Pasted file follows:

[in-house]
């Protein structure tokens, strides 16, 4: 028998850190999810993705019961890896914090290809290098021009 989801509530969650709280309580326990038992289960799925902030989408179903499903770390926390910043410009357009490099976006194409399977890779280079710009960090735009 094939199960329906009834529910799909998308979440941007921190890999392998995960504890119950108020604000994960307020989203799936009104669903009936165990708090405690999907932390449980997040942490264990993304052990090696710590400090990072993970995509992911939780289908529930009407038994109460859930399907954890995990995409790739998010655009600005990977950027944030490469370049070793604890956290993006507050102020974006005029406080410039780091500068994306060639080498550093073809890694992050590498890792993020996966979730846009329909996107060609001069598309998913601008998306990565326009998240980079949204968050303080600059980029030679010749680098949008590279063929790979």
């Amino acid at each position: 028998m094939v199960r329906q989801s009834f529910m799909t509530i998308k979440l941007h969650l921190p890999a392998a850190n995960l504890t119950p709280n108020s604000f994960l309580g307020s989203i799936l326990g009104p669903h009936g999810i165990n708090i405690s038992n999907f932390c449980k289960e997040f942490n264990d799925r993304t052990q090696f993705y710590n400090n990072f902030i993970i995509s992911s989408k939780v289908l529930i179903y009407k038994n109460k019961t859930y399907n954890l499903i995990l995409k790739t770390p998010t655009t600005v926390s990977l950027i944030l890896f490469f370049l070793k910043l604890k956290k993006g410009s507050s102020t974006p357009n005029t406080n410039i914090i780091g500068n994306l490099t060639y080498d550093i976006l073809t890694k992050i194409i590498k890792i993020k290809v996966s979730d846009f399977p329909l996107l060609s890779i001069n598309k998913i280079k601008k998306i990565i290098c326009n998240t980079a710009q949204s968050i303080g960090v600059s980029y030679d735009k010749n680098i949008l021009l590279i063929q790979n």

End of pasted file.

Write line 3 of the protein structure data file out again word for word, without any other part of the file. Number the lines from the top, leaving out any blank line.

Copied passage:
């Amino acid at each position: 028998m094939v199960r329906q989801s009834f529910m799909t509530i998308k979440l941007h969650l921190p890999a392998a850190n995960l504890t119950p709280n108020s604000f994960l309580g307020s989203i799936l326990g009104p669903h009936g999810i165990n708090i405690s038992n999907f932390c449980k289960e997040f942490n264990d799925r993304t052990q090696f993705y710590n400090n990072f902030i993970i995509s992911s989408k939780v289908l529930i179903y009407k038994n109460k019961t859930y399907n954890l499903i995990l995409k790739t770390p998010t655009t600005v926390s990977l950027i944030l890896f490469f370049l070793k910043l604890k956290k993006g410009s507050s102020t974006p357009n005029t406080n410039i914090i780091g500068n994306l490099t060639y080498d550093i976006l073809t890694k992050i194409i590498k890792i993020k290809v996966s979730d846009f399977p329909l996107l060609s890779i001069n598309k998913i280079k601008k998306i990565i290098c326009n998240t980079a710009q949204s968050i303080g960090v600059s980029y030679d735009k010749n680098i949008l021009l590279i063929q790979n």